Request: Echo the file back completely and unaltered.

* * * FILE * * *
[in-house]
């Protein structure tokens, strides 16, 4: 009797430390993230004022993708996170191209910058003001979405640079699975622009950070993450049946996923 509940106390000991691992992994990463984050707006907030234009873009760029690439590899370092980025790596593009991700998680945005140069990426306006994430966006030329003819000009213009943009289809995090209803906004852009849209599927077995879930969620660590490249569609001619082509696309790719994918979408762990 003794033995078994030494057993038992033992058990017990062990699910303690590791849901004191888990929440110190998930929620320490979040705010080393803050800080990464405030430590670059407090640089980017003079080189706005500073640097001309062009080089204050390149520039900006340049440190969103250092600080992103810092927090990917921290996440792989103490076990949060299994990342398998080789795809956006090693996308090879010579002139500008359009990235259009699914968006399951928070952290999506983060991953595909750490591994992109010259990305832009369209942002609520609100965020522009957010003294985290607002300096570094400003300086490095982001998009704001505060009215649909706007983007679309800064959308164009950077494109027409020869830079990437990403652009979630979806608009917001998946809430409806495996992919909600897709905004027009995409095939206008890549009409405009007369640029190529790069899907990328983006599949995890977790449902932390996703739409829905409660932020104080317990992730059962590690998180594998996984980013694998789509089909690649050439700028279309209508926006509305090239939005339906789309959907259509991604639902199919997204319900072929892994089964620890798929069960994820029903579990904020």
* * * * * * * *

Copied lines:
[in-house]
């Protein structure tokens, strides 16, 4: 009797430390993230004022993708996170191209910058003001979405640079699975622009950070993450049946996923 509940106390000991691992992994990463984050707006907030234009873009760029690439590899370092980025790596593009991700998680945005140069990426306006994430966006030329003819000009213009943009289809995090209803906004852009849209599927077995879930969620660590490249569609001619082509696309790719994918979408762990 003794033995078994030494057993038992033992058990017990062990699910303690590791849901004191888990929440110190998930929620320490979040705010080393803050800080990464405030430590670059407090640089980017003079080189706005500073640097001309062009080089204050390149520039900006340049440190969103250092600080992103810092927090990917921290996440792989103490076990949060299994990342398998080789795809956006090693996308090879010579002139500008359009990235259009699914968006399951928070952290999506983060991953595909750490591994992109010259990305832009369209942002609520609100965020522009957010003294985290607002300096570094400003300086490095982001998009704001505060009215649909706007983007679309800064959308164009950077494109027409020869830079990437990403652009979630979806608009917001998946809430409806495996992919909600897709905004027009995409095939206008890549009409405009007369640029190529790069899907990328983006599949995890977790449902932390996703739409829905409660932020104080317990992730059962590690998180594998996984980013694998789509089909690649050439700028279309209508926006509305090239939005339906789309959907259509991604639902199919997204319900072929892994089964620890798929069960994820029903579990904020």